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Making A Mushroom Spore Print

Following on from my post earlier this week, here is a detailed guide on how to make a spore print from a mushroom - a really simple and fun activity to get involved with a little bit of nature's magic!

So, you've come across a new mushroom while out walking and you're not quite sure what it is. You've asked yourself a few key questions and you think you've narrowed it down, but you're still not a hundred percent certain. Taking a spore print, and examining the shapes and colours can sometimes mean the difference between mushrooms that otherwise look the same, and can be a really useful tool when trying to ID mushrooms. Its really simple and fun to do and you only need a couple of things you can find around the house, and of course a mushroom.

The mushroom in these pictures is a Velvet Shank which I found back in January. I was fairly certain of my ID, but with it being the first time I'd found this mushroom, I wanted to make doubly sure I was right.

Velvet Shank Mushrooms
Velvet Shanks

I came across them growing on a living Ash tree; their caps were waxy and they stems were a very dark, velvety brown - all the right id features. They are typically a Winter mushroom, so you won't find any around just yet, but they are now one of favorites and I just wanted to use these pictures to show how I went about making a spore print.

All you'll need to get started is:

  • Your mushroom

  • Black and white paper or card

  • Something to cover the mushroom with - either a class or a food container works well.

For mushrooms with gills:

  1. Remove the stem, carefully cutting it as close to the underside of the cap as possible.

  2. The spores lie on the surface of the gills so you'll need to lay the mushroom cap gill side down onto a piece of paper. If you have more than one of the same mushroom, experiment with both the black and the white paper. Spores tend to be either white or brown, with a few varying colours in between so if you can't see a result on white paper, try again on black.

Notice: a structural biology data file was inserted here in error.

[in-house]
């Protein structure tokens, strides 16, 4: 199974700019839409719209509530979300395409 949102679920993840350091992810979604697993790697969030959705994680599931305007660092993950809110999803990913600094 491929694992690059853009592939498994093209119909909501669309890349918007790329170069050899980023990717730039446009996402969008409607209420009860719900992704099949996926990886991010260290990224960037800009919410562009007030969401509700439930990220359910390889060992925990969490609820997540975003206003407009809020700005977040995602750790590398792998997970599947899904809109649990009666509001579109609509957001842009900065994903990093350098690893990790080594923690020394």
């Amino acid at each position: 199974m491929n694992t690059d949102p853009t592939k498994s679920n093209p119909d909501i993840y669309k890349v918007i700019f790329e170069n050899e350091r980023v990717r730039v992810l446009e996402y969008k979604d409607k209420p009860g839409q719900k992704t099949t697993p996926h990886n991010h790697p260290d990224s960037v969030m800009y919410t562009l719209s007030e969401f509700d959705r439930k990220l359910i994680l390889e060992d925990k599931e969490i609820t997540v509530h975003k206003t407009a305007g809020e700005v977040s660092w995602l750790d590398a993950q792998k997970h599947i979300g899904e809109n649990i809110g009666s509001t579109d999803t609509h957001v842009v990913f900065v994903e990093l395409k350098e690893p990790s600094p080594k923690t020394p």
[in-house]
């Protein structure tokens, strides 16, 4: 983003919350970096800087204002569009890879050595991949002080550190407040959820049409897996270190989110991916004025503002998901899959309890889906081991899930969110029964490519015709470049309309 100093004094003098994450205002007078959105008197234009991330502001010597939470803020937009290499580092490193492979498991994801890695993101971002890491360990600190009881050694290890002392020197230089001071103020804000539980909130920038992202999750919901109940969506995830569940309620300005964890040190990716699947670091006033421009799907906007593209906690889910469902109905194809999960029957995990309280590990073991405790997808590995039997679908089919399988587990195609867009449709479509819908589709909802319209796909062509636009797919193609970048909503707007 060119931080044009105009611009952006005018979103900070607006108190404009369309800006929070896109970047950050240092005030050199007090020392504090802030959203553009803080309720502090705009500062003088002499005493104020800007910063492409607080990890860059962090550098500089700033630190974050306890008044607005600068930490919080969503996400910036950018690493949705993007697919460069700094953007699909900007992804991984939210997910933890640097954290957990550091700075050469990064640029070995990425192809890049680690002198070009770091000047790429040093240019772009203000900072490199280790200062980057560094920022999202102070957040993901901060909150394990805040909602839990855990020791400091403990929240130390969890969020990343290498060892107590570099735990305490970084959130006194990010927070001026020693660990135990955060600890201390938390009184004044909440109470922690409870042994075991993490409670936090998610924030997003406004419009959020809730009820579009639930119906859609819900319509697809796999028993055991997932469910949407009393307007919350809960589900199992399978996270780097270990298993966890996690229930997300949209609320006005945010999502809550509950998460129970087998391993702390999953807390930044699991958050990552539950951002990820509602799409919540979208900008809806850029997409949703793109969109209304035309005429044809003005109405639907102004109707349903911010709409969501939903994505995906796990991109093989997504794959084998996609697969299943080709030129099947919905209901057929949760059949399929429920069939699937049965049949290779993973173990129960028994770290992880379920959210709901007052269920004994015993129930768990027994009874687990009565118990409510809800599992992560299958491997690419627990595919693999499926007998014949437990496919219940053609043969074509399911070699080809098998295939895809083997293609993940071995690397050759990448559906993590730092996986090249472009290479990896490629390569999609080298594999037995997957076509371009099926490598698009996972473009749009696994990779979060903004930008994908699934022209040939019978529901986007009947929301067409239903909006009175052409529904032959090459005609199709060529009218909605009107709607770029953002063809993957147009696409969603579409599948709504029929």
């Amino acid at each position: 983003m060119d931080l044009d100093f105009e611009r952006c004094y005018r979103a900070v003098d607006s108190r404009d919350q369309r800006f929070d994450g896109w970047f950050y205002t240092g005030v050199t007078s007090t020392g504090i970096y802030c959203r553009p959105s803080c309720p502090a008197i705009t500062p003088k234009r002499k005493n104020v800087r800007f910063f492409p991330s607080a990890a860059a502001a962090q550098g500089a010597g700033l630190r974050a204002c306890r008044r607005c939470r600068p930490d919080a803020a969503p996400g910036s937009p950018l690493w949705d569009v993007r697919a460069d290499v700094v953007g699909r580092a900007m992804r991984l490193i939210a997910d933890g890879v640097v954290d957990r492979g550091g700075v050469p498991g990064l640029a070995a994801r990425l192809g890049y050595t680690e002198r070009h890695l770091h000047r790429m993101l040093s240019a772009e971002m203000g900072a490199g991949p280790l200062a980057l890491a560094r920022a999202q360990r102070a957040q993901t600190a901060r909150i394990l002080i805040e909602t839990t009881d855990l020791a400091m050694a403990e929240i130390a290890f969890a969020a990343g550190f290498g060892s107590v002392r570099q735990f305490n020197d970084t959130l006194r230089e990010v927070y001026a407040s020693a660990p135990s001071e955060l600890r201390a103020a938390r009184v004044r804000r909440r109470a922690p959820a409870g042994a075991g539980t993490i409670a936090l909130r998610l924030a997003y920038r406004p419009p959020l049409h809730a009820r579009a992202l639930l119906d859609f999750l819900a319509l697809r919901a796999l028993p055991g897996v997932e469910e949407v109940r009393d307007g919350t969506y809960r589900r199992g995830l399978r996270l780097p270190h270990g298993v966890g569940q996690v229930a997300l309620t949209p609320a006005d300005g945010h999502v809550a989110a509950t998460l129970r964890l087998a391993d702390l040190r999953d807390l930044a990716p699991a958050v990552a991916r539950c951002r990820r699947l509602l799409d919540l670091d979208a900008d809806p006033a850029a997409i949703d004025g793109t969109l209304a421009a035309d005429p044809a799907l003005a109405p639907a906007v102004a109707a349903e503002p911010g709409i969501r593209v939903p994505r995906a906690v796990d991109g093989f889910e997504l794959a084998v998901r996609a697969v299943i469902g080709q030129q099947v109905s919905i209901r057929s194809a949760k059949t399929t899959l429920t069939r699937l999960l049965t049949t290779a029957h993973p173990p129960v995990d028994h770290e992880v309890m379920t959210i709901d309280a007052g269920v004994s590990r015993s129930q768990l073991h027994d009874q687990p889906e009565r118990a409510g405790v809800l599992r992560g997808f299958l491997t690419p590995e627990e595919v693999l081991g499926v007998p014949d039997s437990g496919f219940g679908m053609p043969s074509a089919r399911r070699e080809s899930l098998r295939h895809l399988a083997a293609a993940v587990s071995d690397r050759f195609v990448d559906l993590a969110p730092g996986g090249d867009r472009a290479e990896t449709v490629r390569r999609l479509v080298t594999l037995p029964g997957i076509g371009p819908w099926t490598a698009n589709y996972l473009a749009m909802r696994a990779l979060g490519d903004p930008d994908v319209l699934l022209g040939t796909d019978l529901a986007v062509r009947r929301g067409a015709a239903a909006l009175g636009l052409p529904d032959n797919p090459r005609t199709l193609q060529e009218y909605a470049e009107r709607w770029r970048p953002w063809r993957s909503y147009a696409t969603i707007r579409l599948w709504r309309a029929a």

3. Cover the mushroom with a glass or food container and leave for several hours. Keep coming back to check on it regularly. Some mushrooms will take longer than others, and some will leave a clear spore print in 1 to 2 hours.

  4. Carefully remove the cap to reveal the magic underneath!

Velvet Shank white spore print on black paper
Velvet Shank spore print
Velvet Shank spore print
Side by side - you can see how the spore print is identical to the shape of the cap

For mushrooms with pores or other types, its can take much longer, and can sometimes be a little bit more awkward to get a good result. If you already have a good idea about the id of your mushroom and it doesn't have gills, then a quick Google search should be able to tell you the best way to make a spore print depending on how and from where that mushroom drops its spores.

I've experimented a little with trying to preserve them, simply because I think they're incredibly beautiful - and I've found the best way is to store them in the plastic wallets used for ring binders. Once the print is completely dry, they are relatively smudge proof, but I imagine would fade over time if left to the open air.

I hope you've found this little bit of nature's magic interesting and that you'll enjoy going out and about collecting different spore prints, and use them to help you to identify any mysterious mushrooms you might come across! If you do, please do share them with me over on Facebook or Instagram.

Happy foraging!



The Cramlington Forager

Here I share my own recipes which I use to make the most of seasonal wild food. You'll find handy foraging guides and plant profiles to help get to know the plants which grow all around us, and to start you down your own foraging journey.


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